Arizona Republicans Trying, Again, to Nullify Federal Gun Laws

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Some Republican lawmakers still are trying to nullify federal gun laws they feel are unconstitutional.

Senate Bill 1294 declares, "All federal acts, laws, orders, rules and regulations that are in violation of the second amendment of the United States Constitution, that are unauthorized by the Constitution and that violate the Second Amendment's true meaning and intent as given by the founders and ratifiers of the United States Constitution are invalid and void in this state."

See also:
-Republican Lawmakers (Plus One Dem) Support Nullification of All EPA Rules

Various Republican lawmakers also are backing legislation supporting nullification of all Environmental Protection Agency rules, as well as an attempt to revoke the National Security Agency's authority in Arizona.

This gun-law-nullification bill is based on model legislation from the Tenth Amendment Center, which, as the name implies, puts a lot of faith in states' rights.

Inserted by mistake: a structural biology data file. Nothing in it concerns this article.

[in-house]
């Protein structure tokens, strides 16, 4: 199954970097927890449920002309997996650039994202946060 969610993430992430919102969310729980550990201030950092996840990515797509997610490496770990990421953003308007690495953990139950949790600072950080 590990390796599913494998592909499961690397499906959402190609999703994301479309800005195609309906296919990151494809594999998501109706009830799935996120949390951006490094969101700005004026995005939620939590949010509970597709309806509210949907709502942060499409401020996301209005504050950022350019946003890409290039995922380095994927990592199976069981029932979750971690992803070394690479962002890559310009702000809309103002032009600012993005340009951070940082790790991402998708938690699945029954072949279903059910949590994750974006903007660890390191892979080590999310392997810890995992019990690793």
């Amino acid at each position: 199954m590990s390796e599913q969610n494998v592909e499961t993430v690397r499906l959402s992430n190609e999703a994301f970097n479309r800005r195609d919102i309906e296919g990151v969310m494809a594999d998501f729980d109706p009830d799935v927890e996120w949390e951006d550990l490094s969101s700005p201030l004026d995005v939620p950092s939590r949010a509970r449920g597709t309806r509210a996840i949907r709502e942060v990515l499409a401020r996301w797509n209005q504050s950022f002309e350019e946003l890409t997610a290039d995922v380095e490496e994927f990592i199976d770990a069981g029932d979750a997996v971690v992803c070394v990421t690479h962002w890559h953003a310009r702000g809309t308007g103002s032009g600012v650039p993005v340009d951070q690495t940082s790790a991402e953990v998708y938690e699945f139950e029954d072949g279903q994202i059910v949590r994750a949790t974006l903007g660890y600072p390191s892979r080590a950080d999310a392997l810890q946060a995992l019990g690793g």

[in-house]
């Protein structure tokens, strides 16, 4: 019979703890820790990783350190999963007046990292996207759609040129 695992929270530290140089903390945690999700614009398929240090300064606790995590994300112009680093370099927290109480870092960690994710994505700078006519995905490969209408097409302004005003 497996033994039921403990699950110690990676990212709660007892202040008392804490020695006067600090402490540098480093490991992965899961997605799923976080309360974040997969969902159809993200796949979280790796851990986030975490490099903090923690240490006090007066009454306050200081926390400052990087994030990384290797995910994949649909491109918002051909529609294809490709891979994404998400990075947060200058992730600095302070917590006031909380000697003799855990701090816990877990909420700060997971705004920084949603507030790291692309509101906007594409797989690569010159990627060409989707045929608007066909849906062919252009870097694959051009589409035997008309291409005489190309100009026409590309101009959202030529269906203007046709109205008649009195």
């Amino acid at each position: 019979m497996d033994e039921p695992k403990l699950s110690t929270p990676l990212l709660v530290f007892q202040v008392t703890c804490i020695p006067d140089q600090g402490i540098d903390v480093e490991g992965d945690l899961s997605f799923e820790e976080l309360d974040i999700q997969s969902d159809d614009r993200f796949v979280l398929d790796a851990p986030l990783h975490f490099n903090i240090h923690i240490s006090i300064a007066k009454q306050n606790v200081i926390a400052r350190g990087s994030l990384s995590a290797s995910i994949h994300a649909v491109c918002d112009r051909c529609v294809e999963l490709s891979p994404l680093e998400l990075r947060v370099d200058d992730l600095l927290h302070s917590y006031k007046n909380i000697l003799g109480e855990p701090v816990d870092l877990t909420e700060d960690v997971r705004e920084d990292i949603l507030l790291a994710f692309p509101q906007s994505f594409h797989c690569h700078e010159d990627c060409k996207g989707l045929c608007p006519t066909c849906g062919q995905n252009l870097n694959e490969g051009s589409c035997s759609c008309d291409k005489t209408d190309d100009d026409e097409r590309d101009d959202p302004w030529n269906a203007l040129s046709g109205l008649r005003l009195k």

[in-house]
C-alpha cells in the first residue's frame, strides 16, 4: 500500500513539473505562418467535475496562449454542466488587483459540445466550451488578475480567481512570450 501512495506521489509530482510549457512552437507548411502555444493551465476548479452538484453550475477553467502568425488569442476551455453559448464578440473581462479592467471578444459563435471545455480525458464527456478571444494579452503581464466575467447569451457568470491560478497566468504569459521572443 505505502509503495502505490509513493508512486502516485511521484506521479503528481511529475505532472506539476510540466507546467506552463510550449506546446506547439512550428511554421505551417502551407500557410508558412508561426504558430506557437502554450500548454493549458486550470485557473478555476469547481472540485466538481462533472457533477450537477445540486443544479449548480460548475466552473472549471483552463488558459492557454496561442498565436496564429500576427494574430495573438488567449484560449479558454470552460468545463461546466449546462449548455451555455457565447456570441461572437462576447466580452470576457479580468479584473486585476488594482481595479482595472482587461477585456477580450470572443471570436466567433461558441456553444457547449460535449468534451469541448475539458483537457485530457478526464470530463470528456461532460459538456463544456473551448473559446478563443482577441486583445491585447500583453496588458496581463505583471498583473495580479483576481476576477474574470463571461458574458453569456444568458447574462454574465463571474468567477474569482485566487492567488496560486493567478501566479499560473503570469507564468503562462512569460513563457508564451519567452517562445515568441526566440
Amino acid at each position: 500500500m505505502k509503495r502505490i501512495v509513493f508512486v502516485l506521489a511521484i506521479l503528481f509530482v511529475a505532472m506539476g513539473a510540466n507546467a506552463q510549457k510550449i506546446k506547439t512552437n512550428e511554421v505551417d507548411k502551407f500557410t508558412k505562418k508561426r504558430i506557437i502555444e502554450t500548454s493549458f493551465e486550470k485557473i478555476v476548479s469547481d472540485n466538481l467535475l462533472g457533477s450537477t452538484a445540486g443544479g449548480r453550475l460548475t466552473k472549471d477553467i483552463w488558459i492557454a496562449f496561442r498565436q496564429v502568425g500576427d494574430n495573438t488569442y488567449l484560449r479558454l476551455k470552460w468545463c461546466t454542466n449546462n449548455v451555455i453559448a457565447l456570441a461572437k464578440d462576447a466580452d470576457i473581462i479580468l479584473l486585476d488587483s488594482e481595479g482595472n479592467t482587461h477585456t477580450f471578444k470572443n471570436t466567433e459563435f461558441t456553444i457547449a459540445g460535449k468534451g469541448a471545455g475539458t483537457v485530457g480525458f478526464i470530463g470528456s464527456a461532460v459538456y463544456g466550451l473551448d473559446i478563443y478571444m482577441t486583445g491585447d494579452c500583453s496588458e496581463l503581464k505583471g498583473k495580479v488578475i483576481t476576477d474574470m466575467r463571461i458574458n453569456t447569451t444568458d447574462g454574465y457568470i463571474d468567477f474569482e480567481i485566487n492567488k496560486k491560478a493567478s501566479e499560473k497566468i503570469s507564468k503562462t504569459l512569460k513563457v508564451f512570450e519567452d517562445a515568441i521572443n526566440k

According to the thinking from that organization:

The 2nd Amendment Preservation Act is a simple, yet powerful tool to nullify federal gun "laws," rules, regulations, and the like. It can and should be introduced at both the state and local level.

It begins with the basis that the federal government doesn't have authority to make them. From there, it's a straightforward stand-down requirement for the entire state on the enforcement of any federal gun control measures.

Since a vast majority of federal enforcement actions require the leadership, help and/or assistance of state or local governments, agents and resources -- widespread refusal to enforce or participate in enforcement will severely cripple federal efforts.

The legislation, introduced by Senator Kelli Ward, doesn't outline exactly which federal rules and regulations are supposedly out of line with the Second Amendment. It would be debatable whether there would be any real-life changes to how gun laws would be enforced as a result of this legislation.

Two states, Kansas and Alaska, actually have similar versions of this bill signed into law.

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Follow Matthew Hendley on Twitter at @MatthewHendley.

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